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Buttons let users take actions and make choices with a single tap.


Buttons communicate actions that users can take. The Joy UI Button component replaces the native HTML <button> element and offers expanded options for styling and accessibility.

<Button onClick={()=>{}} />



import Button from '@mui/joy/Button';

The Joy UI Button behaves similarly to the native HTML <button>, so it wraps around the text displayed on its surface.

The demo below shows the three basic states available to the Button: default, disabled, and loading.

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Use the disabled prop to disable interaction and focus:

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Add the loading prop to show the Button's loading state. The Button is disabled as long as it's loading. See Loading indicator and Loading position for customization options.

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The Button component supports Joy UI's four global variants: solid (default), soft, outlined, and plain.

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The Button component comes in three sizes: sm, md (default), and lg.

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Every palette included in the theme is available via the color prop. Play around combining different colors with different variants.



Use the startDecorator and endDecorator props to append actions and icons to either side of the Button:

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Loading indicator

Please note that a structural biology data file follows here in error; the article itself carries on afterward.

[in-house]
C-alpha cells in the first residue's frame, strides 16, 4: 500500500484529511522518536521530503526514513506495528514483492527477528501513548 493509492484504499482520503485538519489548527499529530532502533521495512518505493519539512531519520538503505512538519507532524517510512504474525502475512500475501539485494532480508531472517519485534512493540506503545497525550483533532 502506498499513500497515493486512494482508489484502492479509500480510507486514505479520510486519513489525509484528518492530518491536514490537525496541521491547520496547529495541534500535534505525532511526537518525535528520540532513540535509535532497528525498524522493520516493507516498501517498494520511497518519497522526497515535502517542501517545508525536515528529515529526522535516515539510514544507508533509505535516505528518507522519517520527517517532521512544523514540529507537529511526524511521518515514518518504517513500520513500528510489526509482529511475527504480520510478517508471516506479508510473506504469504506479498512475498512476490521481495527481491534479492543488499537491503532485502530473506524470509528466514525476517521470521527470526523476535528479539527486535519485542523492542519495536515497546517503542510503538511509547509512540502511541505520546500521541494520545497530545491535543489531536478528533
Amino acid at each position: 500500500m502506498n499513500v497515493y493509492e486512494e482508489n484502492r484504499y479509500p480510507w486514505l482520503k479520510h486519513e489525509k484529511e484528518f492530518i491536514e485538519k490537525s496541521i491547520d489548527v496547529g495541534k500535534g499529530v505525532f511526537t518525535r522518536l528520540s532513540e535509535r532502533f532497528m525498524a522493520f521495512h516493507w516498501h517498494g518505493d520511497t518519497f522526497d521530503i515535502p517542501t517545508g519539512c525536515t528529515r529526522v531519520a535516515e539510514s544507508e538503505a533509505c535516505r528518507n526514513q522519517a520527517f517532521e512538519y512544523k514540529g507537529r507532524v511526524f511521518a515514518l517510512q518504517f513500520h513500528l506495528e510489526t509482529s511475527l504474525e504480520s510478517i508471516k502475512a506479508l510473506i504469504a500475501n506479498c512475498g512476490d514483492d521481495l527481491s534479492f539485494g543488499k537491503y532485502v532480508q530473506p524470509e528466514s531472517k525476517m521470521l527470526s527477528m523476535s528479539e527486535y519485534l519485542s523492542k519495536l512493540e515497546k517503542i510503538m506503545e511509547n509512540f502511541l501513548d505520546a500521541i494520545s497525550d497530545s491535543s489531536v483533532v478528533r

The default loading indicator uses the Circular Progress component. Use the loadingIndicator prop to replace it with a custom indicator, as shown below:

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Loading position

The loadingPosition prop sets the position of the Button's loading indicator. It supports three values:

  • center (default): The loading indicator is nested inside the loadingIndicatorCenter slot and replaces the Button's contents when in the loading state.
  • start: The loading indicator replaces the starting decorator when the Button is in the loading state.
  • end: The loading indicator replaces the ending decorator when the Button is in the loading state.
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Buttons let users take actions, but if that action is to navigate to a new page, then an anchor tag is generally preferable over a button tag.

If you need the style of a button with the functionality of a link, then you can use the component prop to replace the default <button> with an <a>, as shown below:

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File upload

To create a file upload button, turn the button into a label using component="label" and then create a visually-hidden input with type file.

Icon Button

import IconButton from '@mui/joy/IconButton';

Use the Icon Button component for a square button to house an icon with no text content.

CSS variables playground

Play around with the CSS variables available to the Button and Icon Button components to see how the design changes. You can use these to customize the components with both the sx prop and the theme.


  startDecorator={<FavoriteBorder />}

CSS variables

  <FavoriteBorder />

CSS variables



All Buttons must have a meaningful aria-label so their purpose can be understood by users who require assistive technology.

This is especially important for Icon Buttons because they don't contain any text. For example, an Icon Button that displays a <FavoriteBorder /> icon might have a label that looks like this:

<IconButton aria-label="Add to favorites">
  <FavoriteBorder />


The Button component is composed of a single root <button> element that wraps around its contents:

<button class="MuiButton-root" type="button">
  <!-- Button contents -->


Use the Base UI Button for complete ownership of the component's design, with no Material UI or Joy UI styles to override. This unstyled version of the component is the ideal choice for heavy customization with a smaller bundle size.


See the documentation below for a complete reference to all of the props and classes available to the components mentioned here.